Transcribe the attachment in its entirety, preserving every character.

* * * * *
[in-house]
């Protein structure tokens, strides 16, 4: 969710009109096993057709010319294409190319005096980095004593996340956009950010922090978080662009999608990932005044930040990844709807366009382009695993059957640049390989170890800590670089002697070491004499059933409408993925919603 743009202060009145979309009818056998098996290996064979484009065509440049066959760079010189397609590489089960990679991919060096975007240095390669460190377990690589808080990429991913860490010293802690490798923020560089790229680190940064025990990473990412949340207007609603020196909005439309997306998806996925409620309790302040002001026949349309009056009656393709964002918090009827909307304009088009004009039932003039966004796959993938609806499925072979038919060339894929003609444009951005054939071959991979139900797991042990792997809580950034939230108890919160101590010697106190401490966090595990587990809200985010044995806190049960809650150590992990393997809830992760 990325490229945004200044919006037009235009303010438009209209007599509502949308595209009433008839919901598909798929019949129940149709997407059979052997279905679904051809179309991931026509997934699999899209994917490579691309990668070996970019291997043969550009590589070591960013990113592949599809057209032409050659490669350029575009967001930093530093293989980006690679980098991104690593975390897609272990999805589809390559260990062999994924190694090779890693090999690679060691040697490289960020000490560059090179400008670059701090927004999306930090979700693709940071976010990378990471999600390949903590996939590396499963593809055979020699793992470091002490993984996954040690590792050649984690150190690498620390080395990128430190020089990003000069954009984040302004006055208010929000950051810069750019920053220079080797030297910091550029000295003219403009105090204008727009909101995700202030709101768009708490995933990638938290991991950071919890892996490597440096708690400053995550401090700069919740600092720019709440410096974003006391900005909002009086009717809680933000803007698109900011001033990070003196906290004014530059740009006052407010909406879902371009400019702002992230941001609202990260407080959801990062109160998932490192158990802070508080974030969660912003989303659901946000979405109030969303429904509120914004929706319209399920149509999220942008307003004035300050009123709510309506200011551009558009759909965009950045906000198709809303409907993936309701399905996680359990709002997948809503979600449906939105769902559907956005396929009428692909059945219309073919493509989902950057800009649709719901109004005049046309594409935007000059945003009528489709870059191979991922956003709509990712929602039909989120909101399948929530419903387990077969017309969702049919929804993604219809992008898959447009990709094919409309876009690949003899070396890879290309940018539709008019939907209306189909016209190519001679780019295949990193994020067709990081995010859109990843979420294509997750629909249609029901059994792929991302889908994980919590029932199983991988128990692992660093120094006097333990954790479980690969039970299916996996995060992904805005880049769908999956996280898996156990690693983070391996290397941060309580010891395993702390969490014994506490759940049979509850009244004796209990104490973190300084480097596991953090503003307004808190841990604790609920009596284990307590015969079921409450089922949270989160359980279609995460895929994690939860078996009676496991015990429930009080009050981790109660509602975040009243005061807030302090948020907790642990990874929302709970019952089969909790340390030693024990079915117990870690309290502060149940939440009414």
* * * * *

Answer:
[in-house]
């Protein structure tokens, strides 16, 4: 969710009109096993057709010319294409190319005096980095004593996340956009950010922090978080662009999608990932005044930040990844709807366009382009695993059957640049390989170890800590670089002697070491004499059933409408993925919603 743009202060009145979309009818056998098996290996064979484009065509440049066959760079010189397609590489089960990679991919060096975007240095390669460190377990690589808080990429991913860490010293802690490798923020560089790229680190940064025990990473990412949340207007609603020196909005439309997306998806996925409620309790302040002001026949349309009056009656393709964002918090009827909307304009088009004009039932003039966004796959993938609806499925072979038919060339894929003609444009951005054939071959991979139900797991042990792997809580950034939230108890919160101590010697106190401490966090595990587990809200985010044995806190049960809650150590992990393997809830992760 990325490229945004200044919006037009235009303010438009209209007599509502949308595209009433008839919901598909798929019949129940149709997407059979052997279905679904051809179309991931026509997934699999899209994917490579691309990668070996970019291997043969550009590589070591960013990113592949599809057209032409050659490669350029575009967001930093530093293989980006690679980098991104690593975390897609272990999805589809390559260990062999994924190694090779890693090999690679060691040697490289960020000490560059090179400008670059701090927004999306930090979700693709940071976010990378990471999600390949903590996939590396499963593809055979020699793992470091002490993984996954040690590792050649984690150190690498620390080395990128430190020089990003000069954009984040302004006055208010929000950051810069750019920053220079080797030297910091550029000295003219403009105090204008727009909101995700202030709101768009708490995933990638938290991991950071919890892996490597440096708690400053995550401090700069919740600092720019709440410096974003006391900005909002009086009717809680933000803007698109900011001033990070003196906290004014530059740009006052407010909406879902371009400019702002992230941001609202990260407080959801990062109160998932490192158990802070508080974030969660912003989303659901946000979405109030969303429904509120914004929706319209399920149509999220942008307003004035300050009123709510309506200011551009558009759909965009950045906000198709809303409907993936309701399905996680359990709002997948809503979600449906939105769902559907956005396929009428692909059945219309073919493509989902950057800009649709719901109004005049046309594409935007000059945003009528489709870059191979991922956003709509990712929602039909989120909101399948929530419903387990077969017309969702049919929804993604219809992008898959447009990709094919409309876009690949003899070396890879290309940018539709008019939907209306189909016209190519001679780019295949990193994020067709990081995010859109990843979420294509997750629909249609029901059994792929991302889908994980919590029932199983991988128990692992660093120094006097333990954790479980690969039970299916996996995060992904805005880049769908999956996280898996156990690693983070391996290397941060309580010891395993702390969490014994506490759940049979509850009244004796209990104490973190300084480097596991953090503003307004808190841990604790609920009596284990307590015969079921409450089922949270989160359980279609995460895929994690939860078996009676496991015990429930009080009050981790109660509602975040009243005061807030302090948020907790642990990874929302709970019952089969909790340390030693024990079915117990870690309290502060149940939440009414």